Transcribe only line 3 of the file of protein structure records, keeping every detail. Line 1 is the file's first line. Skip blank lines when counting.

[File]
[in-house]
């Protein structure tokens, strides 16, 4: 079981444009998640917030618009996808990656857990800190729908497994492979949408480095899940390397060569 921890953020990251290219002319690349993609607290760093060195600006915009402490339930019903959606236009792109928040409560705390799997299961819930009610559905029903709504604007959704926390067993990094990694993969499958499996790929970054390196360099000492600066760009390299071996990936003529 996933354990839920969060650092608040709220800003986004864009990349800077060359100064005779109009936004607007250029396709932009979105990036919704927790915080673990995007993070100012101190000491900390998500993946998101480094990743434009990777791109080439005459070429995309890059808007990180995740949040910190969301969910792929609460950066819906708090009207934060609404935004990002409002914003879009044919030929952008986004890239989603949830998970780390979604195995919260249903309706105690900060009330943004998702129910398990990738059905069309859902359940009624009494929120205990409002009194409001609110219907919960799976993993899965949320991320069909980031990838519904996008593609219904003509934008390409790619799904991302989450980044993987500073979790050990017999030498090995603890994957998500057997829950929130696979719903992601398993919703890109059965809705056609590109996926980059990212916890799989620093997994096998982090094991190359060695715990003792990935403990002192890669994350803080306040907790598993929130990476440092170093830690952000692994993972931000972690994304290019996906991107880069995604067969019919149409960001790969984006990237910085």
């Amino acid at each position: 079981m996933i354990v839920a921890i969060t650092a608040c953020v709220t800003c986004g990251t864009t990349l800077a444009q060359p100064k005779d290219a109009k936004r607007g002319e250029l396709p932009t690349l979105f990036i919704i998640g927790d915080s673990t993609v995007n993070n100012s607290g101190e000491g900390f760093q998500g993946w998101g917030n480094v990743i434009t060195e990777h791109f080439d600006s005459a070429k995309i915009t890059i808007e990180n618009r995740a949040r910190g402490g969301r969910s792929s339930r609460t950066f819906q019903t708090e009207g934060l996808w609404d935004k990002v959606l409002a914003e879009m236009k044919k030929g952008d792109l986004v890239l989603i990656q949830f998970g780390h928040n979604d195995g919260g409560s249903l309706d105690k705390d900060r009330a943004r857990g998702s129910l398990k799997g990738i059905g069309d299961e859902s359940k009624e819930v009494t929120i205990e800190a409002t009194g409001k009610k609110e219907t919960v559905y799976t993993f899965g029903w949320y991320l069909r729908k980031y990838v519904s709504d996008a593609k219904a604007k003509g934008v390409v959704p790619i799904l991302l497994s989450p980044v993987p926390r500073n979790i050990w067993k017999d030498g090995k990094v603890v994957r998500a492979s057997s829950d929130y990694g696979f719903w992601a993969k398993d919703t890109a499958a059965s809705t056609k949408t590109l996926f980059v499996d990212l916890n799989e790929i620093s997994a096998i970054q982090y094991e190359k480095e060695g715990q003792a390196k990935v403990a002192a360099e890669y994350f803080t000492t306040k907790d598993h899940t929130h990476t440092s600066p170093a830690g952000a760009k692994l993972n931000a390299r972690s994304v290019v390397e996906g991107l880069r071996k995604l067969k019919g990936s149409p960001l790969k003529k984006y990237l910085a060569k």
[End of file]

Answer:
């Amino acid at each position: 079981m996933i354990v839920a921890i969060t650092a608040c953020v709220t800003c986004g990251t864009t990349l800077a444009q060359p100064k005779d290219a109009k936004r607007g002319e250029l396709p932009t690349l979105f990036i919704i998640g927790d915080s673990t993609v995007n993070n100012s607290g101190e000491g900390f760093q998500g993946w998101g917030n480094v990743i434009t060195e990777h791109f080439d600006s005459a070429k995309i915009t890059i808007e990180n618009r995740a949040r910190g402490g969301r969910s792929s339930r609460t950066f819906q019903t708090e009207g934060l996808w609404d935004k990002v959606l409002a914003e879009m236009k044919k030929g952008d792109l986004v890239l989603i990656q949830f998970g780390h928040n979604d195995g919260g409560s249903l309706d105690k705390d900060r009330a943004r857990g998702s129910l398990k799997g990738i059905g069309d299961e859902s359940k009624e819930v009494t929120i205990e800190a409002t009194g409001k009610k609110e219907t919960v559905y799976t993993f899965g029903w949320y991320l069909r729908k980031y990838v519904s709504d996008a593609k219904a604007k003509g934008v390409v959704p790619i799904l991302l497994s989450p980044v993987p926390r500073n979790i050990w067993k017999d030498g090995k990094v603890v994957r998500a492979s057997s829950d929130y990694g696979f719903w992601a993969k398993d919703t890109a499958a059965s809705t056609k949408t590109l996926f980059v499996d990212l916890n799989e790929i620093s997994a096998i970054q982090y094991e190359k480095e060695g715990q003792a390196k990935v403990a002192a360099e890669y994350f803080t000492t306040k907790d598993h899940t929130h990476t440092s600066p170093a830690g952000a760009k692994l993972n931000a390299r972690s994304v290019v390397e996906g991107l880069r071996k995604l067969k019919g990936s149409p960001l790969k003529k984006y990237l910085a060569k």